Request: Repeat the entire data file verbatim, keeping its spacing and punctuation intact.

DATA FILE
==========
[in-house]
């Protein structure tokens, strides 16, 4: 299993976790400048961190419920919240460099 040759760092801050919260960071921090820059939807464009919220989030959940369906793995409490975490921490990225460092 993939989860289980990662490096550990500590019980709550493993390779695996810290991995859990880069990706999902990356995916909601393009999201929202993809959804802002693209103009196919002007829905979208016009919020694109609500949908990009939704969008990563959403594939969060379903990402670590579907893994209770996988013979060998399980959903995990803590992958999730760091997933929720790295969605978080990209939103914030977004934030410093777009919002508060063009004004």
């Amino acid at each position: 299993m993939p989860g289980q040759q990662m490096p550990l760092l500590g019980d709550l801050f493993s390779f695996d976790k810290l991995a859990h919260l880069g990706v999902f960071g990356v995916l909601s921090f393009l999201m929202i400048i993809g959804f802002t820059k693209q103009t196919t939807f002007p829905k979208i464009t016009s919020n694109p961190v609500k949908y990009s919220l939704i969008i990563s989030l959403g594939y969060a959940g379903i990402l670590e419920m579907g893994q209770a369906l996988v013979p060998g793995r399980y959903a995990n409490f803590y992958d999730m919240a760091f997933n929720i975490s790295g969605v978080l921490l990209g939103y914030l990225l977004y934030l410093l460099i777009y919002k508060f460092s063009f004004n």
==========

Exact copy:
[in-house]
């Protein structure tokens, strides 16, 4: 299993976790400048961190419920919240460099 040759760092801050919260960071921090820059939807464009919220989030959940369906793995409490975490921490990225460092 993939989860289980990662490096550990500590019980709550493993390779695996810290991995859990880069990706999902990356995916909601393009999201929202993809959804802002693209103009196919002007829905979208016009919020694109609500949908990009939704969008990563959403594939969060379903990402670590579907893994209770996988013979060998399980959903995990803590992958999730760091997933929720790295969605978080990209939103914030977004934030410093777009919002508060063009004004």
């Amino acid at each position: 299993m993939p989860g289980q040759q990662m490096p550990l760092l500590g019980d709550l801050f493993s390779f695996d976790k810290l991995a859990h919260l880069g990706v999902f960071g990356v995916l909601s921090f393009l999201m929202i400048i993809g959804f802002t820059k693209q103009t196919t939807f002007p829905k979208i464009t016009s919020n694109p961190v609500k949908y990009s919220l939704i969008i990563s989030l959403g594939y969060a959940g379903i990402l670590e419920m579907g893994q209770a369906l996988v013979p060998g793995r399980y959903a995990n409490f803590y992958d999730m919240a760091f997933n929720i975490s790295g969605v978080l921490l990209g939103y914030l990225l977004y934030l410093l460099i777009y919002k508060f460092s063009f004004n």